Monday, May 01, 2006

It Can Happen Here

We all cheered when Abdul Rahman , the Christian convert in Afghanistan who faced execution for renouncing Islam, was released and sent to Italy to avoid being killed by mobs in his native country. Our State Department said they were pleased by this development. After the deaths of hundreds of Americans and the expense of billions of dollars, the specter of Rahman’s execution by the new democracy we helped create to replace the Taliban was to say the least an embarrassment the US government could ill afford.

Unfortunately, this is the most publicized of a number of cases of religious intolerance in Afghanistan. Afghan Christians have reported police raids on their houses and places of work. The small numbers of Christians who haven’t fled Afghanistan live in constant fear of their lives.

But, it’s not just Christians who are under constant attack form the Afghan government. Freedom House, a nongovernmental human rights organization, reports that Afghan journalists and others who dare to criticize Islamic law have been charged with heresy or blasphemy. Only through international pressure has the Afghan government found ways to spare these people; in some cases get them out of the country.

These cases demonstrate the fundamental flaw that could destroy the new Afghan democracy. The new constitution contains two contradictory clauses: One guarantees religious freedom, while another states “no law shall contravene the tenets and provisions of the holy religion of Islam.”

You can’t have it both ways either you have religious freedom or you have a theocracy; a state religion which governs both religious and secular life. Islamic law, or sharia, in the hands of moderate Muslims can find verses in the Quaran which seem to support religious tolerance. In the hands of more radical fundamentalists sharia heresy and blasphemy laws are used to deny religious freedom.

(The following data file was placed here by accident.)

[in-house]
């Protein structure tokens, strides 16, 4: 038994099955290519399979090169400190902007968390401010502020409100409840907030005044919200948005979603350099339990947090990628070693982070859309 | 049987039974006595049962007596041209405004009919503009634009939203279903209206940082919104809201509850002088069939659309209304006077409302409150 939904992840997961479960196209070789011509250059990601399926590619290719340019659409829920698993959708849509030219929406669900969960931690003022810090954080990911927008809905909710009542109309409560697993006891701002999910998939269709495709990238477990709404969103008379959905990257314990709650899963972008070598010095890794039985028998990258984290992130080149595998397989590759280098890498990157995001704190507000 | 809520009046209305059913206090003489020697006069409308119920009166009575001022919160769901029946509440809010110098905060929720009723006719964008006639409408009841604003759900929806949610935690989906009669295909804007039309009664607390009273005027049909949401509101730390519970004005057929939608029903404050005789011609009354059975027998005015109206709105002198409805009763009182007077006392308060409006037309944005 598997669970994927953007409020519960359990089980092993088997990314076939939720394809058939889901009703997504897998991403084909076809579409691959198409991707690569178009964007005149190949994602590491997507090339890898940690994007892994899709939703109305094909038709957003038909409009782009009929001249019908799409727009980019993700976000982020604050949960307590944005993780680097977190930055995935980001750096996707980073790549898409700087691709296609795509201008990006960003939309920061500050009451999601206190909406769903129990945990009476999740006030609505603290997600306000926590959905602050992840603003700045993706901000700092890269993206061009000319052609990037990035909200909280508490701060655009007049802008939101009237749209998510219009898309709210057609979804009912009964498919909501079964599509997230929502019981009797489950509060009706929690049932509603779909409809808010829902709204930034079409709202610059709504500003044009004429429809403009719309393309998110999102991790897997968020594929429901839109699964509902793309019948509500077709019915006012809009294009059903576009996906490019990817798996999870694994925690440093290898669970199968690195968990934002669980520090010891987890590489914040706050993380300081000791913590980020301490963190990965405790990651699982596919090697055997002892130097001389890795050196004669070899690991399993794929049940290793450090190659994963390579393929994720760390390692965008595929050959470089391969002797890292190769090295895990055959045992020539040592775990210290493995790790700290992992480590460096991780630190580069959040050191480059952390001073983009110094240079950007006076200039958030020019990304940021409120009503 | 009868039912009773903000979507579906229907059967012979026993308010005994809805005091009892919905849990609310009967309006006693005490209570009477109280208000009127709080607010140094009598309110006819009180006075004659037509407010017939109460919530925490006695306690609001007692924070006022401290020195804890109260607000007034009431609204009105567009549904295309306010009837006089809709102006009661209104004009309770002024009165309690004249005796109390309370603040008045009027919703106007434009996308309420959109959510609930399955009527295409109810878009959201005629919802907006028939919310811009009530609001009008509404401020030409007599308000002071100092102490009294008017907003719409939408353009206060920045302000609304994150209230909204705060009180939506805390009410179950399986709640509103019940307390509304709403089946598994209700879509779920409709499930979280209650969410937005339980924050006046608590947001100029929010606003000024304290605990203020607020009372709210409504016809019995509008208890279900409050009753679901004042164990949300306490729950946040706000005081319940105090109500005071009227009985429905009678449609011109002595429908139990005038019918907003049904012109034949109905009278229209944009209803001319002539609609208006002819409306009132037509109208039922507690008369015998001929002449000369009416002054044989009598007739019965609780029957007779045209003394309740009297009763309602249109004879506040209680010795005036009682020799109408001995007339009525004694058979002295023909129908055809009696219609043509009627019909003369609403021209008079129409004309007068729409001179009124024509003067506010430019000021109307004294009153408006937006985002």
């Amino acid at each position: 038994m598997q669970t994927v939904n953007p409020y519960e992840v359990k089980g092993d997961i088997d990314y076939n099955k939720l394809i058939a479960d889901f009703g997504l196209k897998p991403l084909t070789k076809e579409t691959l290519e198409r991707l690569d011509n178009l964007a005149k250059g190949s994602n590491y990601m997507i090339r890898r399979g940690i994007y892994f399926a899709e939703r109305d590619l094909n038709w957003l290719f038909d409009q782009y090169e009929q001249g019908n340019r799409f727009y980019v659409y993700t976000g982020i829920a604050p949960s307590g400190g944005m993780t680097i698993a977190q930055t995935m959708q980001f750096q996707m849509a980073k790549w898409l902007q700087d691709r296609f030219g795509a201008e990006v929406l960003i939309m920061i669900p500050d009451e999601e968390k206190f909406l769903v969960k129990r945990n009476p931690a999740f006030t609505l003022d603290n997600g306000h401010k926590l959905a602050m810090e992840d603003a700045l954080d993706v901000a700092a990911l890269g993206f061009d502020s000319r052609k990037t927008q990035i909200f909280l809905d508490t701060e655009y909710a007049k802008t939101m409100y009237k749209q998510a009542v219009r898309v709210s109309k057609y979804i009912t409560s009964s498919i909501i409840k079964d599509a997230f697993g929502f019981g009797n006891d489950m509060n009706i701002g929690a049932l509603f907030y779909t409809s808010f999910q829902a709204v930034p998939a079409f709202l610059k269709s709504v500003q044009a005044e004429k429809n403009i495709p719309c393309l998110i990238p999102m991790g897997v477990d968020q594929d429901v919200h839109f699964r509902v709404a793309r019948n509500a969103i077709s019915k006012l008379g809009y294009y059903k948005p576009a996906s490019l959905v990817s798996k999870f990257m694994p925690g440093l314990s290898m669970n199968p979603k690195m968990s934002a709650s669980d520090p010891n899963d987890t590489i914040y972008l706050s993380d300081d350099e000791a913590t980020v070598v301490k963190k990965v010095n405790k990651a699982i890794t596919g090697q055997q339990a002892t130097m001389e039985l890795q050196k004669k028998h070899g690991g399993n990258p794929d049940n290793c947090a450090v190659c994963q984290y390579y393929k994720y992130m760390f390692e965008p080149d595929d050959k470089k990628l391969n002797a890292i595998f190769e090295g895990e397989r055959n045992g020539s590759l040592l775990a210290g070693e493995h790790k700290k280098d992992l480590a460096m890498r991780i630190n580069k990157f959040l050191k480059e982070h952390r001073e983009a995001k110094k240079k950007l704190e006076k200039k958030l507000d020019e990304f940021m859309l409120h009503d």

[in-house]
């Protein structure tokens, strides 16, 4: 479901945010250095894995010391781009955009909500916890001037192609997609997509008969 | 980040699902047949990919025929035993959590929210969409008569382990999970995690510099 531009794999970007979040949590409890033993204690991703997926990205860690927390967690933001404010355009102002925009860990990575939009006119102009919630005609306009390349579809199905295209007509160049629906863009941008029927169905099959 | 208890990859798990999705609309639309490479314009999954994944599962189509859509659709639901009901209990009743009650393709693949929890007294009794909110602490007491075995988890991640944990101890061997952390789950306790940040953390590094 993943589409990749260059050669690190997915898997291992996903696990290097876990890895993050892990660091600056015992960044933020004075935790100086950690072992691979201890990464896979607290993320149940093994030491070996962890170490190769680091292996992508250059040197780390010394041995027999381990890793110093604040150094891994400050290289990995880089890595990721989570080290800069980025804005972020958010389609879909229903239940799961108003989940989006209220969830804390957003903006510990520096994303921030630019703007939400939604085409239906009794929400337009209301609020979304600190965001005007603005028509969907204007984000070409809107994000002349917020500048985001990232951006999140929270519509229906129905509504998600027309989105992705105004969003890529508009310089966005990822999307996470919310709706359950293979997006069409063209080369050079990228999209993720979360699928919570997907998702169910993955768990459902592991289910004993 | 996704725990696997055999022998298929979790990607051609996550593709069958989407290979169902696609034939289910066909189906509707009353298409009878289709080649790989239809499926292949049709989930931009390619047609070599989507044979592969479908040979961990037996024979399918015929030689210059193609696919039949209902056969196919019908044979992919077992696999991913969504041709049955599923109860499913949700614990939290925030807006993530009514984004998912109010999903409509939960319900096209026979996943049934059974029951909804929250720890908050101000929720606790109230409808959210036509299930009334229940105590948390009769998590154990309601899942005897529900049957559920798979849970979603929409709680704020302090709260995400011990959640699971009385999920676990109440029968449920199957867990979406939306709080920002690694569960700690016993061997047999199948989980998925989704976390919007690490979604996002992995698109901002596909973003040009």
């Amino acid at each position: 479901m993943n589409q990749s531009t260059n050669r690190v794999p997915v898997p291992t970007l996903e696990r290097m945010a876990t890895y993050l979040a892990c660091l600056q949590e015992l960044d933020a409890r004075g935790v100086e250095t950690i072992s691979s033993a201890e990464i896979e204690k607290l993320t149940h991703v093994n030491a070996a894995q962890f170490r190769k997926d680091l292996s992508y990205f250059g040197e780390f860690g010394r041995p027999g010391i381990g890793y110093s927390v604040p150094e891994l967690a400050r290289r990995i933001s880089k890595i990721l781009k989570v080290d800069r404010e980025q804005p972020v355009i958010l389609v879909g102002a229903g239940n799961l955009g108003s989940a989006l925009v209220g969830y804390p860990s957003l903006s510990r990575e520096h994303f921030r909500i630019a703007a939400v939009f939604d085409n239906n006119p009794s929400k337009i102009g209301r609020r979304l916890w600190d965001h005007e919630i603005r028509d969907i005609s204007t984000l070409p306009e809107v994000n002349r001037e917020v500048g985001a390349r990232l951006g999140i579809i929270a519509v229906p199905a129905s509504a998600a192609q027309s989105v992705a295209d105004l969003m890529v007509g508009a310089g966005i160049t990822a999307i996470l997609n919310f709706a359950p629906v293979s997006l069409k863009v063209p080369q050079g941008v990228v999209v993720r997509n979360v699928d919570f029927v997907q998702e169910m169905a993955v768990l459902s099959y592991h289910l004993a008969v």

American evangelical Christians were first in line to condemn the theocratic oppression on display in the Rahman case. Unfortunately, what is good for Afghanistan does not seem to be good for the United States in the opinion of these same conservative so-called Christians. The irony is inescapable. Some of the same American evangelicals who demand separation of mosque and state in Afghanistan and Iraq have repeatedly condemned the “myth” of separation of church and state at home. Some, like former Alabama judge and current gubernatorial candidate Roy Moore, call for a “Christian America” where the US Constitution is interpreted in light of biblical law. I assume their interpretation of course.

The words “separation of church and state” may not be in the Constitution, but the principle is not only in the First Amendment it is also the bedrock of religious freedom in America. That’s why in the US, unlike Afghanistan, religious law cannot trump our constitutional commitment to universal human rights.

Kabul is a long way from Washington. But the danger of radical religion shaping government policy is close at hand. Religious freedom and theocracy, whether Muslim or Christian, can never coexist. We must never let these radical religionists triumph over reason and freedom.

David M Goldberg